Tattoo haters of the world, rejoice! The decades-long tattoo trend is slowing down as regretful tattoo owners now turn to tattoo removal to reclaim their skin.
The tattoo craze has been an enduring trend compared to most fashion fads. Starting in the 1990s, tattoos have become ubiquitous since the 2000s. Prior to the mid-90s, tattoos were a curiosity, and generally seen as something bikers or tough guys would sport.
Other than earrings, piercings were also not popular until the 90s, when belly piercing took off. Soon, nose piercing became popular, but usually as a small, modest gemstone on the side of the nose, as opposed to the septum piercing of today.
Pre-2000, the first trendy tattoos were tribal-inspired designs that often circled around the upper forearm. These tribal tattoos are now considered to in some circles to not be politically correct due to “cultural appropriation.” The most infamous tattoo trend is perhaps the “tramp stamp,” a tattoo that sits on the low back of a female. Tramp stamps are also outdated.
What was once a symbol of rebellion, tattoos are now a sign of conformity. And perhaps to the horror of the tattoo lover, many young people consider them to be something their parents do.
“My son doesn’t want a tattoo,” said one parent. “He asked me why I had them, and I told him I thought they were beautiful. But I guess kids want to be different from their parents.”
Tattoos have also been associated with health problems, as some people are allergic to the ink, which can vary in safety depending on the tattoo shop. One study explored a possible link between tattoos and toxicity. Pregnant mothers should also be careful about getting tattoos.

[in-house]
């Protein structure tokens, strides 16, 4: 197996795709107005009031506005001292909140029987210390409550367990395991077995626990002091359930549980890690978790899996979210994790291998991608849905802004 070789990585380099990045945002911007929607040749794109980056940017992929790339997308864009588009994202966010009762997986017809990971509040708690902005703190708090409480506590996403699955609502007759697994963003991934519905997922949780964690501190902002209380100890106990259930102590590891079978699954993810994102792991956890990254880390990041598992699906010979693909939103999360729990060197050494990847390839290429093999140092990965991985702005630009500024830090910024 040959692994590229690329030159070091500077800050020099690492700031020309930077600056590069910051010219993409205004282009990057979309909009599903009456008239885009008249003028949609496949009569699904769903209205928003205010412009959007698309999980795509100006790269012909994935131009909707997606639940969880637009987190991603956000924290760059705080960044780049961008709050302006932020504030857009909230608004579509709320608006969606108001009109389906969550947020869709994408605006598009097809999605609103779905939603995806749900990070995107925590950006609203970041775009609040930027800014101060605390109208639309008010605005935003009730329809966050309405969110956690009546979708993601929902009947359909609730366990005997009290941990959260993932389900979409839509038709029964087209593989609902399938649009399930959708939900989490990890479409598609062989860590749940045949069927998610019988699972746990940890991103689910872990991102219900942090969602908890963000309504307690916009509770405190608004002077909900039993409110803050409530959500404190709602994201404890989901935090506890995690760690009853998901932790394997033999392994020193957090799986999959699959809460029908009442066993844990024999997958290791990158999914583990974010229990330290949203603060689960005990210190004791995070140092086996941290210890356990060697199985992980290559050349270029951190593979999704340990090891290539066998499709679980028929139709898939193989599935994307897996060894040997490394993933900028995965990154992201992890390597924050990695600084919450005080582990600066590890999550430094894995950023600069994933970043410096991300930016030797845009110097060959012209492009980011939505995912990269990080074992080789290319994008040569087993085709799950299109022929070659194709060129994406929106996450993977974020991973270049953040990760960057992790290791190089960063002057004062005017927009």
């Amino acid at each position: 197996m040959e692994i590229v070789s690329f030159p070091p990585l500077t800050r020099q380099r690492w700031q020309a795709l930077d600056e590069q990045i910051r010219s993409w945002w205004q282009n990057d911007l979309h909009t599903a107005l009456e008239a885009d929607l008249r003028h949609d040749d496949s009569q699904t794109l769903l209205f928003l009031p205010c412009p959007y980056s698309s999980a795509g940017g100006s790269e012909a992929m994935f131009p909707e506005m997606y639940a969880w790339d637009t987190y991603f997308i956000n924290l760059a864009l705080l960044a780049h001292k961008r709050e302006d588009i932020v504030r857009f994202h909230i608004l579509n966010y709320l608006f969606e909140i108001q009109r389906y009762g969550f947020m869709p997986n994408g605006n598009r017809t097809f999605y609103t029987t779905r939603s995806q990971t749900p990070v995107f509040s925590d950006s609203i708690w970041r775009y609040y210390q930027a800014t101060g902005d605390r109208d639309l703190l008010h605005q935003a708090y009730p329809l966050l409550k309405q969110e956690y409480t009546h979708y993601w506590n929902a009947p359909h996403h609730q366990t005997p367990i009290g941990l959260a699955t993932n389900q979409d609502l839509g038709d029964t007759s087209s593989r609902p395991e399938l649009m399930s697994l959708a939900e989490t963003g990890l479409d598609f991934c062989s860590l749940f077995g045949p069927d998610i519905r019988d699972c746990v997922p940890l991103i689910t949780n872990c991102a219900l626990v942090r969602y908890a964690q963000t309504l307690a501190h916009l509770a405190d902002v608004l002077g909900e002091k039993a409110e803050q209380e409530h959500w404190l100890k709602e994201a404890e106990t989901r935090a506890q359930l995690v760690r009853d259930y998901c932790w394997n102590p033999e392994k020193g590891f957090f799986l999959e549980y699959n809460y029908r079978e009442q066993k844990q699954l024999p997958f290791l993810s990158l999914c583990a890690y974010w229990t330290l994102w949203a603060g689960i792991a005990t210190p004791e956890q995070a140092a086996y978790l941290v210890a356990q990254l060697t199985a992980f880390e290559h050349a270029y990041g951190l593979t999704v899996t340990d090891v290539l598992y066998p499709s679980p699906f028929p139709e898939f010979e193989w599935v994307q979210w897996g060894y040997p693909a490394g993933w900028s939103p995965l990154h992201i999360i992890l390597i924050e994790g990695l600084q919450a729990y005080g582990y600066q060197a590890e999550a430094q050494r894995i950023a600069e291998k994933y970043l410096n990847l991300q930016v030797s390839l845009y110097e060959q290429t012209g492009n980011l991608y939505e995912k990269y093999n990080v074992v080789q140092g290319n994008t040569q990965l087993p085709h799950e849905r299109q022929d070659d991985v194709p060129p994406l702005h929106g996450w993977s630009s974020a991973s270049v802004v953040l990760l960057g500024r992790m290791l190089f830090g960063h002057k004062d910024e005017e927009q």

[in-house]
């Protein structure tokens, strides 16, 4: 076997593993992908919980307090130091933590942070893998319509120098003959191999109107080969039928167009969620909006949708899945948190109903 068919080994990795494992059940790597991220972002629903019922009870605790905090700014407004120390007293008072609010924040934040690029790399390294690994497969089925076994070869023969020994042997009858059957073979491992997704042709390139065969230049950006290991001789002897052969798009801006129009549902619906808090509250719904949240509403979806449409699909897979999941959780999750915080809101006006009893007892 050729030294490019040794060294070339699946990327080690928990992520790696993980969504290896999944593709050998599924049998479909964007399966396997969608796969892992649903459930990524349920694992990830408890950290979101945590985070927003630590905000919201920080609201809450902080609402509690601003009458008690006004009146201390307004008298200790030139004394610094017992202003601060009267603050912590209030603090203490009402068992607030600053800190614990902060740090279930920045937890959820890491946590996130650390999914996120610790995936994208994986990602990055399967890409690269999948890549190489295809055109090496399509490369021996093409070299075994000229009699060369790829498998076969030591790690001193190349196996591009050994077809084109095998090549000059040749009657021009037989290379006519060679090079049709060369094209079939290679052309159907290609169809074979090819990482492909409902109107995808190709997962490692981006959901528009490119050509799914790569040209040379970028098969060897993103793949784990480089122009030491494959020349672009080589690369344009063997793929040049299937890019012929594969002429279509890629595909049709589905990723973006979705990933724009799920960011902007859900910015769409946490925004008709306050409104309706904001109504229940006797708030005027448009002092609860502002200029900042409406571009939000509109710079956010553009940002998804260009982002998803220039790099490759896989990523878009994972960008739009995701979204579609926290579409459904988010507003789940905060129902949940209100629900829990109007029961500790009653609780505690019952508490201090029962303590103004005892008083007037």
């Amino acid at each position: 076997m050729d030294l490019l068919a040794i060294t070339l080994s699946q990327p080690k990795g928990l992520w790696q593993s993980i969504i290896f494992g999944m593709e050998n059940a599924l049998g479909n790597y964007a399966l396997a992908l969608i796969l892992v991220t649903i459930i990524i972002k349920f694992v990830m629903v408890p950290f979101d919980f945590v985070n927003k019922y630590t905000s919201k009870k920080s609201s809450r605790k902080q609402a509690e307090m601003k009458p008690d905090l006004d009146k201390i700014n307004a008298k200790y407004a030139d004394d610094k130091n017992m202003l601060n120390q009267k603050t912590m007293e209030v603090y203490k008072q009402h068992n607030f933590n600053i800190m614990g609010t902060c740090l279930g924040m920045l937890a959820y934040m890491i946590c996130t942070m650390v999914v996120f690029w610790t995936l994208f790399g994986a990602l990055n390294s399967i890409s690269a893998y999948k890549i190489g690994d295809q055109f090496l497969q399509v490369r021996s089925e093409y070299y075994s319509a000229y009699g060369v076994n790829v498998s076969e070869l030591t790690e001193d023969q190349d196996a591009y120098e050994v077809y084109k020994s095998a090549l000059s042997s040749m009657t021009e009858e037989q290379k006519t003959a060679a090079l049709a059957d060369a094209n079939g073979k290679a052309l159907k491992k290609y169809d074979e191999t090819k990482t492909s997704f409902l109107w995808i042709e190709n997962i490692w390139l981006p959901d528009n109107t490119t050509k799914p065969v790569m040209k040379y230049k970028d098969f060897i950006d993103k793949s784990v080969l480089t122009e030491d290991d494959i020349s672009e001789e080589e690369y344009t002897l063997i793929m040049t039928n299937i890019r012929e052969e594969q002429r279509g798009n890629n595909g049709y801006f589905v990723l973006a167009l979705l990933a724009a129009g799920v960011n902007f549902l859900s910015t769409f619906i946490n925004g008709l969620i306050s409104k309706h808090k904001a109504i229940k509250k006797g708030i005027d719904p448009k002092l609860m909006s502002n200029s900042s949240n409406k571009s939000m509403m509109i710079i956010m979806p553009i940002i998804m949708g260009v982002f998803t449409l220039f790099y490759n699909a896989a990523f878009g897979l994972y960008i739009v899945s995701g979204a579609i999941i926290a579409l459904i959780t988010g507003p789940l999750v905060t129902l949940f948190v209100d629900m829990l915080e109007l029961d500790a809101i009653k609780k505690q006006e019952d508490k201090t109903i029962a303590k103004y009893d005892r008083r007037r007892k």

While tattoos don’t carry the stigma they once had, they can still affect employment opportunities, particularly if the tattoos are extreme. A New Zealand teen named Mark Cropp has a giant tattoo on the lower part of his face saying “DEVAST8,” and he is having a hard time getting work because of it.
While someone such as Cropp could grow a beard to cover up a tattoo, others are turning to tattoo removal. According to the FDA, the number of tattoo removals increased by 52 percent from 2012 to 2013. The tattoo business is now a $75 million-dollar industry and growing.
Tattoo removal is not for the faint of heart. Laser removal takes more than one session, and can cause scarring. While tattoo-removal creams are now available, the FDA has not approved any of them. Doctors warn that laser tattoo removal by a non-physician can be dangerous.
“The situation brings worry that skin ailments or other medical issues won’t be identified at tattoo removal clinics,” says reporter Linda Matchan of the Boston Globe.
In opposition to the decades-long tattoo trend, young people are going in either one or two ways. Some are opting for a more natural look. Some even favor more formal retro clothing such as suits. The hardcore body modification enthusiasts are moving on from plain ink tattoos to technology such as LED lights embedded in the skin.